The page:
What Is The Cytoskeleton ?

Red blood cells containing a cytoskeleton to keep them together.
Image by Arek Socha, c/o Pixabay.

The cytoskeleton is an important network of protein filaments within the cytoplasm of the cell. It provides a structural framework for the cell. It helps with cell movement and the movement of cytoplasmic components during several processes such as endocytosis, phagocytosis and exocytosis.

There are three main components, the microfilaments, microtubules and intermediate filaments.

The Microfilaments

The microfilaments are made of actin polymers which are components in muscle too. The structure of these microfilaments is two intertwined strands of the actin polymer. The main function of these microfilaments is to maintain cell shape by resisting tensions which means these cells remain together without being crushed or being pulled apart.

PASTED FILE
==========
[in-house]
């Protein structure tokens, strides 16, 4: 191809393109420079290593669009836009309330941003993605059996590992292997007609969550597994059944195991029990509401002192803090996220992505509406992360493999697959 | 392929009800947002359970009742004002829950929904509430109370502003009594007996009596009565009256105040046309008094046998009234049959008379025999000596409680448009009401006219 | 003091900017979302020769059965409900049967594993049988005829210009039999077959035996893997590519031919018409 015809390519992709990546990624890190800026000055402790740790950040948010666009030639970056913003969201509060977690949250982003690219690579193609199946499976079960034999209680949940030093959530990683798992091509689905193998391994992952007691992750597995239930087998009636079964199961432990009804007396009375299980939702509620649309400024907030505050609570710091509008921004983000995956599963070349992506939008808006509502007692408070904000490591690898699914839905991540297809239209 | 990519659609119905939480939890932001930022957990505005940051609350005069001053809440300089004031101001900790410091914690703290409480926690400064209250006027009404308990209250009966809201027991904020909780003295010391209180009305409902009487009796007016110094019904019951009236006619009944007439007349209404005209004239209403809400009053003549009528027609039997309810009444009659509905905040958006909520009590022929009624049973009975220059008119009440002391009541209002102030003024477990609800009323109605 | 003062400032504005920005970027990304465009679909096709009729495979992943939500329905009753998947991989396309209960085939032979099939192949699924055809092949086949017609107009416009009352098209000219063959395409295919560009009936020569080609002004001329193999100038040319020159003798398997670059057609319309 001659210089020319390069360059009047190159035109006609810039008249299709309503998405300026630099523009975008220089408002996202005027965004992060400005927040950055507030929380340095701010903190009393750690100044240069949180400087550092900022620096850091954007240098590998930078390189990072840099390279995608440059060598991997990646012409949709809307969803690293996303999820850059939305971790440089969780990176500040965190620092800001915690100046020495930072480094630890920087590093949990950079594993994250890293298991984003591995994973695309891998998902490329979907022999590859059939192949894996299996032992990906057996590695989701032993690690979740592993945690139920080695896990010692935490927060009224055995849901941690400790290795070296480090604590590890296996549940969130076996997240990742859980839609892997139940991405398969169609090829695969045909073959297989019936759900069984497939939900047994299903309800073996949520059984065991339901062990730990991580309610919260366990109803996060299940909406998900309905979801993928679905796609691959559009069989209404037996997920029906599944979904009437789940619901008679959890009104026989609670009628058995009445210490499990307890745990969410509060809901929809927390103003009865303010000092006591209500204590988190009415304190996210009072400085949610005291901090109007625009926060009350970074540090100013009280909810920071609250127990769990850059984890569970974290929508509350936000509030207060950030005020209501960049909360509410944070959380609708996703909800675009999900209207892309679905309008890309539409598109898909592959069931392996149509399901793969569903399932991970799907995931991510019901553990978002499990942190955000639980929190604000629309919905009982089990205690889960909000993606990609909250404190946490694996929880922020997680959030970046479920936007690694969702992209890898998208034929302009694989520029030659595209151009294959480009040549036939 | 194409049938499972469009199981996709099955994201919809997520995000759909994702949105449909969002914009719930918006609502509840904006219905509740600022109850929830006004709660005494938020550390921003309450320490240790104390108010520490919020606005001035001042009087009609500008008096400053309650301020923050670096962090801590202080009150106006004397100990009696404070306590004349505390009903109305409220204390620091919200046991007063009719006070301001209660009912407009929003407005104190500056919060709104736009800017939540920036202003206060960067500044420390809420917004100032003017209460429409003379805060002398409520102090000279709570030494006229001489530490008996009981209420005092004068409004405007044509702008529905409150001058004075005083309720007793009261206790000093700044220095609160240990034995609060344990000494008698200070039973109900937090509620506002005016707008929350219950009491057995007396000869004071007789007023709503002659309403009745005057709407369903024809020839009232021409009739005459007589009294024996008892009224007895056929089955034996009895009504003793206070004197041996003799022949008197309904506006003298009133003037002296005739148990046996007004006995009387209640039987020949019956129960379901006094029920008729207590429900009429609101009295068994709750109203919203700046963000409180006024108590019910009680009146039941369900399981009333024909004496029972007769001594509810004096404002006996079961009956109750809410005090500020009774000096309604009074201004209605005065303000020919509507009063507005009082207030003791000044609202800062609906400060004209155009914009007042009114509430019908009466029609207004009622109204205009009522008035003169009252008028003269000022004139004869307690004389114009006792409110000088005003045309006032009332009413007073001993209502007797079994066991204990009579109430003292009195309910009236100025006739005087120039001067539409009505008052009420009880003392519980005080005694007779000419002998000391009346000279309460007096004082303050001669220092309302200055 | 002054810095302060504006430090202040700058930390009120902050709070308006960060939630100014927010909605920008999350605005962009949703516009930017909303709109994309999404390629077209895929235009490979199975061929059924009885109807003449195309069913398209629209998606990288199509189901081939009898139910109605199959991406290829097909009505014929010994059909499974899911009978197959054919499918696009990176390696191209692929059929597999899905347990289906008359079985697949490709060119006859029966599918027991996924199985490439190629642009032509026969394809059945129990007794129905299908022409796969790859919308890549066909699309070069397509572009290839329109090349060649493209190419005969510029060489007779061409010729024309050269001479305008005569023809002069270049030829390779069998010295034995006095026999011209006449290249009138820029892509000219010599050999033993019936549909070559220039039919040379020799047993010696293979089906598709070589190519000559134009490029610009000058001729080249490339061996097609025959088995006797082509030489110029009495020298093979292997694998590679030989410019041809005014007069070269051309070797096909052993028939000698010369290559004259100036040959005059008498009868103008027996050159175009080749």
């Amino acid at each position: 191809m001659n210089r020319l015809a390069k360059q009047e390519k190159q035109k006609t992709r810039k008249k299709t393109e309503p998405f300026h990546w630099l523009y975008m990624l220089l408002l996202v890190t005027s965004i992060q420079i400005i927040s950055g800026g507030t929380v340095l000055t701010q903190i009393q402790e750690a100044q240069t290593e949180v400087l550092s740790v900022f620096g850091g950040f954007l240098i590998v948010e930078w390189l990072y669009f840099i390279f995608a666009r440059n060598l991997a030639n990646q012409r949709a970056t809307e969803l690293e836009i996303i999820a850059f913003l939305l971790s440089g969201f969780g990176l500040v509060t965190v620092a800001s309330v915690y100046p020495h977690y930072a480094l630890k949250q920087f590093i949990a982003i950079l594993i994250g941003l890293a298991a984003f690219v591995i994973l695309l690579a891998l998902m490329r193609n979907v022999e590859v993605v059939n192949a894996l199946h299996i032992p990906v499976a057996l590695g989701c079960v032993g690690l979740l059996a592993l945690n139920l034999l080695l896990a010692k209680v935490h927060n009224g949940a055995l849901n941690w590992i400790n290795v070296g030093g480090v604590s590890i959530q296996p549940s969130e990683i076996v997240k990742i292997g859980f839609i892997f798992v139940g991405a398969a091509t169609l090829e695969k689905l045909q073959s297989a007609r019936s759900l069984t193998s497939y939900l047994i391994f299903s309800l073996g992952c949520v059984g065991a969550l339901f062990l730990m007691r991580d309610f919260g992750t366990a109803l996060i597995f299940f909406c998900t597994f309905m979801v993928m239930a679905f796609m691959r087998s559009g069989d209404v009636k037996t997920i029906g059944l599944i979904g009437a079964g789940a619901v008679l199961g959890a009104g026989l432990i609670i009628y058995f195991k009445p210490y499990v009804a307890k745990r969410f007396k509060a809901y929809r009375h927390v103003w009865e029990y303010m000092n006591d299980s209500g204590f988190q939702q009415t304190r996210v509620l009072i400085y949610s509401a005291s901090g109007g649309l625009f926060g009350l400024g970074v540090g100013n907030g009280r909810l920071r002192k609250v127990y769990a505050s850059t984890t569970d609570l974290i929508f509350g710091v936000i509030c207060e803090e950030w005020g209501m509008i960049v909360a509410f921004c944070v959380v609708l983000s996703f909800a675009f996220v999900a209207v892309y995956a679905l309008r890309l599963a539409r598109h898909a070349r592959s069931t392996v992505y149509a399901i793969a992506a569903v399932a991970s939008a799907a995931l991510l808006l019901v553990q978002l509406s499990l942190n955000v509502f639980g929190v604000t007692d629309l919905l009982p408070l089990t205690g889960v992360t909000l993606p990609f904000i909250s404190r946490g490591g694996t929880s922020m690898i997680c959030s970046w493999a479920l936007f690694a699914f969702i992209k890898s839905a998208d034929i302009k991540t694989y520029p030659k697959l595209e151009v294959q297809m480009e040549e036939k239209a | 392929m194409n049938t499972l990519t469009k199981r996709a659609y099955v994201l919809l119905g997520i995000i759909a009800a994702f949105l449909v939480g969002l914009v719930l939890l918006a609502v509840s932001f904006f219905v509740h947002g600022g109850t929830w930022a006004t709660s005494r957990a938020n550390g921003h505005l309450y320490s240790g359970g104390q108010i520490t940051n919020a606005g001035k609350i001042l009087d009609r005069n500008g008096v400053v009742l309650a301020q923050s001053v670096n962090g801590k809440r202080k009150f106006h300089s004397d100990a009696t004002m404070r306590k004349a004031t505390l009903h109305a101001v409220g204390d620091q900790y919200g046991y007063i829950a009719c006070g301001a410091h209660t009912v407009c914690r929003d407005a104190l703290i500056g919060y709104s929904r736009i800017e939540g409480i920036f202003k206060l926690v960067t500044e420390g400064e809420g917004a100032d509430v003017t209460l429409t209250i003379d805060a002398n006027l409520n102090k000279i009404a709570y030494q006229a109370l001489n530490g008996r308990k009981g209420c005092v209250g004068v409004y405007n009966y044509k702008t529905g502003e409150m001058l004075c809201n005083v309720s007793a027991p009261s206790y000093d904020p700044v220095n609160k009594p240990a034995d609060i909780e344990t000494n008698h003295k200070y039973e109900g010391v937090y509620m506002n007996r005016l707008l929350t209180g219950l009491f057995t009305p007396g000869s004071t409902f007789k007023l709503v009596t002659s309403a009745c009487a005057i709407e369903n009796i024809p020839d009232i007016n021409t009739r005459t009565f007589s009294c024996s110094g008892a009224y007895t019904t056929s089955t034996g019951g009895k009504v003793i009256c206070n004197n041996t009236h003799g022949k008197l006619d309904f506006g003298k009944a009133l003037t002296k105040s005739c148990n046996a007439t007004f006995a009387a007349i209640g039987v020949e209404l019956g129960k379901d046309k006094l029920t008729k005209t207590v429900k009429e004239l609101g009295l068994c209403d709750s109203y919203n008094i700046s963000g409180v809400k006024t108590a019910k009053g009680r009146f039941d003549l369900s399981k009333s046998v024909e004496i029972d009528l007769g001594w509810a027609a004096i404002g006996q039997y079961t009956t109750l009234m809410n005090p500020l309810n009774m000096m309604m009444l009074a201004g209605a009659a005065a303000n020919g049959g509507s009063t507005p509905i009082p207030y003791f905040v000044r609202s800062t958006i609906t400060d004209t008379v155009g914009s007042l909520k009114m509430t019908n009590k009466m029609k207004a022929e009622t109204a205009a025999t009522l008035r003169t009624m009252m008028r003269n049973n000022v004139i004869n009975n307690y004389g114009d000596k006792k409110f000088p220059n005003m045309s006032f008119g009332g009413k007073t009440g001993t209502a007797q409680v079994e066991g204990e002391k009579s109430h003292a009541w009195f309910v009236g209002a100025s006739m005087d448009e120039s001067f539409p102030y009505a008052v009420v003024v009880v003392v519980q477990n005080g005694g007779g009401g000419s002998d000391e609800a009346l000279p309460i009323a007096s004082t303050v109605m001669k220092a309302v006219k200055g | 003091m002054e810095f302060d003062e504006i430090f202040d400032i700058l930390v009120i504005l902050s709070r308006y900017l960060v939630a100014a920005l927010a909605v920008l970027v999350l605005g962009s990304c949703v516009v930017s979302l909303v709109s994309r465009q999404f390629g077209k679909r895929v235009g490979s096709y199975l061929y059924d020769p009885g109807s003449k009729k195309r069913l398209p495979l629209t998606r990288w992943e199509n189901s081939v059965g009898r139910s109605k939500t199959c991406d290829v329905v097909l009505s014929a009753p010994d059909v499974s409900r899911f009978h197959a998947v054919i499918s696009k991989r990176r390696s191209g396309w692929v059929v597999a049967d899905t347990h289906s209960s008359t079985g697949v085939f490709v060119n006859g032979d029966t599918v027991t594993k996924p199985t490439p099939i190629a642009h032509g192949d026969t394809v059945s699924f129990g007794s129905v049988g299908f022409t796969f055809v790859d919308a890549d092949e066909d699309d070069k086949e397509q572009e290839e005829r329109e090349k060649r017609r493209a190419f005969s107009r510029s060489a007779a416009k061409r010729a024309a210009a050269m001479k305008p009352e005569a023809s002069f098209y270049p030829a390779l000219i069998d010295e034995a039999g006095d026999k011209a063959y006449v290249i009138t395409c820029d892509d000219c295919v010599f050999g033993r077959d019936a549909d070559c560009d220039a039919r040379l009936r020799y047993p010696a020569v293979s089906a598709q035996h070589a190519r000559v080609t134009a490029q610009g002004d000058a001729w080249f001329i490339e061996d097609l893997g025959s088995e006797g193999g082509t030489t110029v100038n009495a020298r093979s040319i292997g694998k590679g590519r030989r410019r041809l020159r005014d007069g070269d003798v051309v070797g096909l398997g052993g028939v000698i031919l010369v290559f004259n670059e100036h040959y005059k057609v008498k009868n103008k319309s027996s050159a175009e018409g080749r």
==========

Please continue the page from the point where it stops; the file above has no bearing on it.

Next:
The Intermediate Filaments

Intermediate filaments are composed of many different types of proteins such as keratin, lamin and vimentin. Structurally, they are turned into a fibres which are wound into something like thick cables. As well as maintaining cell shape  as microfilaments do, they also provide anchors for the organelles and the nucleus, fixing their position in the cell.

The Microtubules

Microtubules are unique in that they are made of two alpha-tubulin and beta-tubulin proteins. As a structure they form a hollow tube of tubulin dimers. Their function is specifically to maintain cell shape by also providing a tension so that compression is resisted. They push the cell outward which prevents them being crushed. They also allow for the movement of chromosomes during cell division and also help keep organelles in position. They are also a component in flagella.

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